Are you finding that your new ukulele always needs tuning every time you want to play it?
This is really common, particularly when you have new strings on your ukulele. Nylon strings take a certain amount of stretching before they settle down and hold their tune. Some strings will settle faster than others. Personally I like Aquila strings and Worth Browns. I haven’t noticed a huge difference in the stretching of the two but I’ve seen (and heard) some very poor strings at the cheap end of the market that seem to never really settle.
Assuming you have got a decent set of strings on your ukulele, there’s a few things that you can do to speed the stretching process up…
Play A Lot Of Ukulele
Without doubt the best thing that you can do is play your ukulele a lot. The more you play the more your strings become accustomed to being plucked, pressed and bent. Don’t be tempted to pull and push the strings beyond how you would normally use them, try and keep it very natural.
You might find that you don’t even get through a few bars before the uke has gone out of tune. Don’t worry about this, simply tune it up again and play some more. Keep doing this as much as you can. You’re going to speed the stretching process up significantly if you’re playing all the time.
Tune all the strings up a semitone
I’m not personally a fan of this method but there are some ukulele players that tune each string up a semitone overnight in an attempt to force the string stretches through. The reason I don’t like this method is that it’s unnatural, it’s not replicating how you will use the strings as you play, that said though – there are plenty of people that swear by it.
If you’re new to ukulele then I think it’s pretty much a necessity to get your hands on a clip on tuner. They start at around £6 ($10) and clip right on to the headstock of your ukulele – the beauty of this is that they’re always there when you need them. I’ve lost count of the amount of tuners I’ve lost over the years that weren’t clip on. Although I generally tend not to tune with a digital tuner any more, I still think they’re a must buy.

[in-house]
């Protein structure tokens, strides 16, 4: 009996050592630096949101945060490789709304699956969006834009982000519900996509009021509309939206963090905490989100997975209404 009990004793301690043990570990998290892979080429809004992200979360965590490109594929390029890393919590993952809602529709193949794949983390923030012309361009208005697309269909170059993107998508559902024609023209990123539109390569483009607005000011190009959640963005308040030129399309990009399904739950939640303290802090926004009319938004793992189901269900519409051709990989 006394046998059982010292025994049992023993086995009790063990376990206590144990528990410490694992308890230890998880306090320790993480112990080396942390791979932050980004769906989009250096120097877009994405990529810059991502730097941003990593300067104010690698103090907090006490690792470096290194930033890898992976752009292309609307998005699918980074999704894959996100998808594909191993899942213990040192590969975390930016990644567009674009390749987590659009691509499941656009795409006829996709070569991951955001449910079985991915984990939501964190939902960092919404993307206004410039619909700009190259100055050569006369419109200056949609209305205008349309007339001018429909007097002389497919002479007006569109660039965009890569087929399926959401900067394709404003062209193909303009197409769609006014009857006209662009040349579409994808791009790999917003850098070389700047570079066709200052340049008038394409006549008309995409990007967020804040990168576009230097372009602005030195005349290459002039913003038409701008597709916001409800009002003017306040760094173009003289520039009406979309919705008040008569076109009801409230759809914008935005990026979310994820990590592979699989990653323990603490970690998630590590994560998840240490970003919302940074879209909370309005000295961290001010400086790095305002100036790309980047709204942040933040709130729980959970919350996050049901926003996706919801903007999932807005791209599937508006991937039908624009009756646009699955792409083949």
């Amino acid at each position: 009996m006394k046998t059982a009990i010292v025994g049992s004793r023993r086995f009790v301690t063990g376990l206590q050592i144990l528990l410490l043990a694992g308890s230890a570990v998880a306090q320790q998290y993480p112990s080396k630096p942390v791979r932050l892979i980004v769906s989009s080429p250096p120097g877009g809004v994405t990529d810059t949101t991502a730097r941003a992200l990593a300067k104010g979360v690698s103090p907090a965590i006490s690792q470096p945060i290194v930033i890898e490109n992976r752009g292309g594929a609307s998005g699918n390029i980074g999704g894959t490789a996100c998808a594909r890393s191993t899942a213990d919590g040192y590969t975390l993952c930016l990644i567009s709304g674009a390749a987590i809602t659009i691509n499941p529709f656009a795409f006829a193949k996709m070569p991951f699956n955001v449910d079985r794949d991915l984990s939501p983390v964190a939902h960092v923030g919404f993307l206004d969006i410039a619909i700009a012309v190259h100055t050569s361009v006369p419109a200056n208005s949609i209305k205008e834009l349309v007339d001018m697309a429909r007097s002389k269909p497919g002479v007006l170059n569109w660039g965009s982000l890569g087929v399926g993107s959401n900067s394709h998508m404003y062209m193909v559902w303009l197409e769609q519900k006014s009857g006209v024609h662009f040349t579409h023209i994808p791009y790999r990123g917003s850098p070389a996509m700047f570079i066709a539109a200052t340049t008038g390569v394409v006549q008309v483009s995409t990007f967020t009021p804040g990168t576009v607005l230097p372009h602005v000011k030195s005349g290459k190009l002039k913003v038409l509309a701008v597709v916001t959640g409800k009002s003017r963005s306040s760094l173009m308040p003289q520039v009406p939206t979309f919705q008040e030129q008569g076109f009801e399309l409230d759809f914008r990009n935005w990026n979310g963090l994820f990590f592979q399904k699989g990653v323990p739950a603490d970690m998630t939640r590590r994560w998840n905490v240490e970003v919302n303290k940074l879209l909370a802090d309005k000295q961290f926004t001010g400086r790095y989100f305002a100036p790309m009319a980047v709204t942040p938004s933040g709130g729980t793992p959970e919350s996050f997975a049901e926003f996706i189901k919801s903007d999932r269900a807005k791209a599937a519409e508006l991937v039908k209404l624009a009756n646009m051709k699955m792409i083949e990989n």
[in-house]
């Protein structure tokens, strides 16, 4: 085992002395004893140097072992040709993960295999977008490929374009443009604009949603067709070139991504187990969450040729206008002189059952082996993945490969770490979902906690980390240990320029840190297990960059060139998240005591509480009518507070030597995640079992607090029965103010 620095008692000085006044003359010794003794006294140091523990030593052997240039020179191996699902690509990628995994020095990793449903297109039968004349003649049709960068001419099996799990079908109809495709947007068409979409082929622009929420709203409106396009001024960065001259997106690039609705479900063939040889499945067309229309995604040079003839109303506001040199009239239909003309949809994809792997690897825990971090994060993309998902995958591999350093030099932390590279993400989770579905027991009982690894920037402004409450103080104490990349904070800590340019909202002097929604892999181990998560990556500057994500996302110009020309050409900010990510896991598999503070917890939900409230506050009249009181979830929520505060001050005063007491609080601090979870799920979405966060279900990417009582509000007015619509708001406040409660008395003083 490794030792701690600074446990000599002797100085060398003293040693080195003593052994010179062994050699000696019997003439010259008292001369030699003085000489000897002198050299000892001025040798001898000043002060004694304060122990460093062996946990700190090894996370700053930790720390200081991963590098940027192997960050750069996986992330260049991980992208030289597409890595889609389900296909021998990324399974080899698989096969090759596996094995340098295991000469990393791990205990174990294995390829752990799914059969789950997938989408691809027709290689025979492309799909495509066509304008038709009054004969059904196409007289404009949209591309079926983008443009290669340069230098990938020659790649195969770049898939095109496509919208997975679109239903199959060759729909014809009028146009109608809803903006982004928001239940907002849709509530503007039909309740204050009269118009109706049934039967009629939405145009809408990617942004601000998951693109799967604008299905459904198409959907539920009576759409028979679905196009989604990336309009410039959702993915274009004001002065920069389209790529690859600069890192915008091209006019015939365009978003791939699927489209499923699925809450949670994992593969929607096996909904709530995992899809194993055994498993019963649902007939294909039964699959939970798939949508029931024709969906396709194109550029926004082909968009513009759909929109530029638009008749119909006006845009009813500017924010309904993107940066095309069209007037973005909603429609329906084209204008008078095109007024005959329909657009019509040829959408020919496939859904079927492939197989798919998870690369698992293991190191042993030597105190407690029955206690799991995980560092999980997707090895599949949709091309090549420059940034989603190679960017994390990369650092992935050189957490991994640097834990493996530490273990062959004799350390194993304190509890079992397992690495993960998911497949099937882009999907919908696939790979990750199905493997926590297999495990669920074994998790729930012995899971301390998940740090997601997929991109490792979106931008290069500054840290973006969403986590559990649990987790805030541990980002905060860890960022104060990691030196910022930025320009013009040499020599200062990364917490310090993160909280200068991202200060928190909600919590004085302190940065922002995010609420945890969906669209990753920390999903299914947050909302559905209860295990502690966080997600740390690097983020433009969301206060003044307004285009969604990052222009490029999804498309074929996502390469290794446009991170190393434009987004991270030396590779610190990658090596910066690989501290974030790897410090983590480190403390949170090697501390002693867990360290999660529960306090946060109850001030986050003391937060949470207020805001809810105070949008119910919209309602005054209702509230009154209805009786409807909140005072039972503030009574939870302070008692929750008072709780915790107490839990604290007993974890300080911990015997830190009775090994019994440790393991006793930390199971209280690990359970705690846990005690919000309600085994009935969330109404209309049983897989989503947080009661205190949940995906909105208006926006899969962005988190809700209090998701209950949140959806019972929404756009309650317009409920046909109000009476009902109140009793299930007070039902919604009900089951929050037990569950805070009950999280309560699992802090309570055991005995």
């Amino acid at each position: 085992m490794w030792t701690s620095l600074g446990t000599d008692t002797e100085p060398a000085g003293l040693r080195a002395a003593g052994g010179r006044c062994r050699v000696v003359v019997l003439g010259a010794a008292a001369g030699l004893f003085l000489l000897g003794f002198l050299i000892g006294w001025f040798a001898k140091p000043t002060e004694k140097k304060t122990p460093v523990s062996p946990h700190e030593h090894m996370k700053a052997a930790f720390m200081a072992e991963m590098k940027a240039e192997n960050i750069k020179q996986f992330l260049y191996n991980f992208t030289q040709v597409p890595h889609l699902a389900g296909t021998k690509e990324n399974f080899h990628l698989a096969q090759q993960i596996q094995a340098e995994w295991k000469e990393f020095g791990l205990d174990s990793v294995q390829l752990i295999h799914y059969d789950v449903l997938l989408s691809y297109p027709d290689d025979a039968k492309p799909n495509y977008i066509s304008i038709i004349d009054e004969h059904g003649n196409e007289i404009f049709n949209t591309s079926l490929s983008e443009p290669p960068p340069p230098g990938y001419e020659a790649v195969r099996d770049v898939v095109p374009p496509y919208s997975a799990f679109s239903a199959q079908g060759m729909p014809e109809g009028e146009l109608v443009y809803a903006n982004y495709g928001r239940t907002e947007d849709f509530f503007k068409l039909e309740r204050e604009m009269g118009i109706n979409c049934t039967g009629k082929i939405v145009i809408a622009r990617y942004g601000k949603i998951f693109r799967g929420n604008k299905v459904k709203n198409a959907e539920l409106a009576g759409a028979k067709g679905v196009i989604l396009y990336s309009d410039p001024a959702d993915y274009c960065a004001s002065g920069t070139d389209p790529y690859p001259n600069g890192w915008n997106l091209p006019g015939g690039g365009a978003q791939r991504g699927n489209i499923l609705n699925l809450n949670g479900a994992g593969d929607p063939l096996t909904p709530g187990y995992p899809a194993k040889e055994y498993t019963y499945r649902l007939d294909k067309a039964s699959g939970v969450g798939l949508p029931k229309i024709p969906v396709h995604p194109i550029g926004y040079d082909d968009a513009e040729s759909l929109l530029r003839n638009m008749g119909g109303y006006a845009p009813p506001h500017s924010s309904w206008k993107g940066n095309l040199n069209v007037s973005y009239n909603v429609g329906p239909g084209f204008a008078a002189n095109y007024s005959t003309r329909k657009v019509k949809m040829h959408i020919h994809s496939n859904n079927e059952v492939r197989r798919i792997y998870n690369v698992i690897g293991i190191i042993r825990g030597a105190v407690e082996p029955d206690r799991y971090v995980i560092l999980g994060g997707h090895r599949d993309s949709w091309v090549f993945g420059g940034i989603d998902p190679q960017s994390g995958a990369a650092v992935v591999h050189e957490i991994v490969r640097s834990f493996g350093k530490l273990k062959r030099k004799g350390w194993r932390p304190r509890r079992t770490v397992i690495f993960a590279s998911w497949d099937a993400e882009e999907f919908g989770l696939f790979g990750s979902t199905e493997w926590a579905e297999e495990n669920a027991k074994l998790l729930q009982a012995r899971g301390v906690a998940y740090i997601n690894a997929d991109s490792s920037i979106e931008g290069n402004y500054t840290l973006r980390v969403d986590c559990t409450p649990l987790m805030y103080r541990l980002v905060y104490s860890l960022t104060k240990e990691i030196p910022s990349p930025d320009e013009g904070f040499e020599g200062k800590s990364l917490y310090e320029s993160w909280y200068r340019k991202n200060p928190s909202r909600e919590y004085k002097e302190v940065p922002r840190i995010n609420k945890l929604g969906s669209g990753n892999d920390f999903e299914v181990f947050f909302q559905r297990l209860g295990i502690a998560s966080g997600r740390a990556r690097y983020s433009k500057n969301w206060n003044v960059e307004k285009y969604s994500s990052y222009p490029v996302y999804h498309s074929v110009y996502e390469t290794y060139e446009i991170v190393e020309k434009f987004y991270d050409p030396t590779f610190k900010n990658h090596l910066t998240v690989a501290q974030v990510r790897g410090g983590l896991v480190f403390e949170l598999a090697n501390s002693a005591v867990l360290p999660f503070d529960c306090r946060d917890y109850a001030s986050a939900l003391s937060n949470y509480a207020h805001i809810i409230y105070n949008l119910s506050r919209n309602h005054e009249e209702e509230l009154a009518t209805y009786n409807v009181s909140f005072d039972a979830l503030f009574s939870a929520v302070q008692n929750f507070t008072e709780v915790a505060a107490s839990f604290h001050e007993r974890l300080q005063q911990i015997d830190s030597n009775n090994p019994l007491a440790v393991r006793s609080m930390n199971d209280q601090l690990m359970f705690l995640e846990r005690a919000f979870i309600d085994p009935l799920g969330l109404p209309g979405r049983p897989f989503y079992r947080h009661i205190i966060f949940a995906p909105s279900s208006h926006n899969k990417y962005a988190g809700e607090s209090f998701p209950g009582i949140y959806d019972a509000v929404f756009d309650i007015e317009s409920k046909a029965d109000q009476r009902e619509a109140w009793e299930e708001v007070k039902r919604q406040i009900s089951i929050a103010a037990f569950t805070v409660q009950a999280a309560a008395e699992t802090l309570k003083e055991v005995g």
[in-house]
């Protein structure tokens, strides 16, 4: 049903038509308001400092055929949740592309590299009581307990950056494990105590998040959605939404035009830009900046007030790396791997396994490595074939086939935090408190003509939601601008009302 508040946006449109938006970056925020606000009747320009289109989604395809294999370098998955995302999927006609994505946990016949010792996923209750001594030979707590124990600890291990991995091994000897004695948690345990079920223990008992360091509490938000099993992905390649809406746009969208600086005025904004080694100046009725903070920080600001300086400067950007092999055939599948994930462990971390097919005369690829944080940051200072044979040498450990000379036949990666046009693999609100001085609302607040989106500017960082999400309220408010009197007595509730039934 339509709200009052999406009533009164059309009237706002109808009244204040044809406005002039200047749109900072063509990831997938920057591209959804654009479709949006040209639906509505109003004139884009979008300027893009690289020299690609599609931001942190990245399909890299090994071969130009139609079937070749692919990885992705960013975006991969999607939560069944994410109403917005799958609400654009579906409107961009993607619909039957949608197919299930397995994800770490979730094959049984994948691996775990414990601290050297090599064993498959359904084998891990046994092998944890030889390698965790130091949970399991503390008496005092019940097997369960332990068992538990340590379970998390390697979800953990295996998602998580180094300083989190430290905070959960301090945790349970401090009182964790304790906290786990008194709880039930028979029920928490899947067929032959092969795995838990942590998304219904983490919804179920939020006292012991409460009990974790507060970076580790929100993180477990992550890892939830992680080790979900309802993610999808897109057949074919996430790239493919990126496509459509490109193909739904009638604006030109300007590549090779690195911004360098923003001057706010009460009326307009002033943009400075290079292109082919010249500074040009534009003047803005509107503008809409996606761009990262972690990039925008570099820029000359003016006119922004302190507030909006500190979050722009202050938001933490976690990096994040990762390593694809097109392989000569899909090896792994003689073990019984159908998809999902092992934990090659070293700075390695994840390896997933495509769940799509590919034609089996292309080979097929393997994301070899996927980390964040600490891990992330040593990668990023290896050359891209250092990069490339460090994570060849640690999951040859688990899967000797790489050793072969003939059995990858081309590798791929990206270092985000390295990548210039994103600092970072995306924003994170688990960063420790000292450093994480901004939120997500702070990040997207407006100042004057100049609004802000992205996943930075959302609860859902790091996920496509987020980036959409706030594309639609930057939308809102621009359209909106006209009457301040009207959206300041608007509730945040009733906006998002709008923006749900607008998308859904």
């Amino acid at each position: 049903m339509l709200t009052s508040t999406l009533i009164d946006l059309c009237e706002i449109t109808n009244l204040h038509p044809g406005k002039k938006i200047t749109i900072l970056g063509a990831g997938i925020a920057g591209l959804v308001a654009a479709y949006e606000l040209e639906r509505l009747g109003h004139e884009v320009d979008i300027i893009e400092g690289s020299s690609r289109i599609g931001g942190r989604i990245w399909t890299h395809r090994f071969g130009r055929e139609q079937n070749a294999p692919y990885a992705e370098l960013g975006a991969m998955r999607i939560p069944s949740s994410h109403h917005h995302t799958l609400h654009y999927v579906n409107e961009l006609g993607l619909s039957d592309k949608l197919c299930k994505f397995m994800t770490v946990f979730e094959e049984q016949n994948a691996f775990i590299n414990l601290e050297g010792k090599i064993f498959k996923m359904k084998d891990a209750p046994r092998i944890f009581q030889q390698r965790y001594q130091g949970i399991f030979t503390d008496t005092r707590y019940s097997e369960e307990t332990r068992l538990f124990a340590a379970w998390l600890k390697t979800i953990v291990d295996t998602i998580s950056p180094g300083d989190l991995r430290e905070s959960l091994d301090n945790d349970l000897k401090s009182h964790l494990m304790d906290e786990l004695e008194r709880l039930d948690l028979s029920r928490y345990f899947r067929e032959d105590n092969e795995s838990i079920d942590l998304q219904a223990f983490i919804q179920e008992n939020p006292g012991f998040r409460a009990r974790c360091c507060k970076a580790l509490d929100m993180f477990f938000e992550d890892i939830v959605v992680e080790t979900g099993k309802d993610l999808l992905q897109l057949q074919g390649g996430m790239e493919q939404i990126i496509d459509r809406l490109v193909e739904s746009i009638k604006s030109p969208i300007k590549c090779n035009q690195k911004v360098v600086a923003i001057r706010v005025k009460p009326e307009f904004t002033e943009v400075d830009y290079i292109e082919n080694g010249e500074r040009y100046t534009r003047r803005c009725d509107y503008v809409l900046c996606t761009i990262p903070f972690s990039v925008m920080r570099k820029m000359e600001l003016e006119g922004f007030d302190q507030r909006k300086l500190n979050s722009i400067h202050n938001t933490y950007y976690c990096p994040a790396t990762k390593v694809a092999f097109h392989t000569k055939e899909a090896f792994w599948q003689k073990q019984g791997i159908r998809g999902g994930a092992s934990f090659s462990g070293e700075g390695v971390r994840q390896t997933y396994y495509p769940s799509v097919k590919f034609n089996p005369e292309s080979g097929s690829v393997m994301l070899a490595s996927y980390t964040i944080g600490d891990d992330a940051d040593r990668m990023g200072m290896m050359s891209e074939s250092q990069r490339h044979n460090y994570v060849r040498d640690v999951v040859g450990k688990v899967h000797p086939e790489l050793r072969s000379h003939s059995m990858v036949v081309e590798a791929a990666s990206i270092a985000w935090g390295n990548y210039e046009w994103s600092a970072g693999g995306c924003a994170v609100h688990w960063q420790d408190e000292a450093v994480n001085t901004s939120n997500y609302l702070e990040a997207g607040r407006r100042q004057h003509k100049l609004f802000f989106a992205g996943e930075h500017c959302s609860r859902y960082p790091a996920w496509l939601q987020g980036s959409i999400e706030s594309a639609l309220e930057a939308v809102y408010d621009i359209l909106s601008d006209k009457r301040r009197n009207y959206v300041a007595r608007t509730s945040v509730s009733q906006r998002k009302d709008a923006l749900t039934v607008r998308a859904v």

Finally, you should always tune your ukulele every time you pick it up to play it, you can also train your ear at the same time as doing this.
If none of this works
If you’ve had your ukulele for more than a week and it’s still going out of tune very quickly this could mean you’ve got other problems. It’s rare but it can happen. In this instance it’s most likely to be your tuning pegs slipping. Here’s a great video from Barry Maz showing you how to deal with this…
Hopefully one of the solutions above will fix your problem!
4 thoughts on “Why Does My Ukulele Always Go Out Of Tune?”
Aloha, my brother just sent me a new ukulele from The Big Isle of Hawaii. I haven’t played one since the 1970’s. I’ve played a little guitar through the years, but due to disease that effect my hands, I’ve played very little guitar. Re-enter an easy to play ukulele.
>Why do ukulele’s always sound out of tune compared to guitar?
I have new “Nylgut” strings so obviously I have to re-tune every song for now. However, even after tuning the ukulele sounds out if tune, to my non professional ear at least. Also it’s not an expensive ukulele, but it’s a good brand sent to me from my brother who is an daily and avid player of all things strings in Hawaii.
Mahalo for the website! Tino
Hey Tino, thanks for stopping by. Well you couldn’t have gotten a uke from a better place! Nylguts do take a bit of stretching and if they’re fresh on then it’s not that uncommon for them to keep losing their tuning particularly for the first couple of days.
As for the uke sounding out of tune even directly after you’ve just tuned it up this could be a few things. A common issue that a lot of newcomers hit is tuning one of the strings an octave down. Technically it’s in tune but it doesn’t sound quite right.
Hey there. I was just wondering about what I should do if my tuning peg goes backwards when I try to tune up to the standard tuning. I have a very aged ukulele, but it was given to me by a friend, and neither of us have played it in years. I don’t know if that’s the problem or if it’s something with the instrument itself. Anyways, I’d love to get an answer from someone who knows about this stuff.
Hi Patrick, it could well be that either the tuning peg needs tightening or possibly replacing. What kind of tuning pegs are they?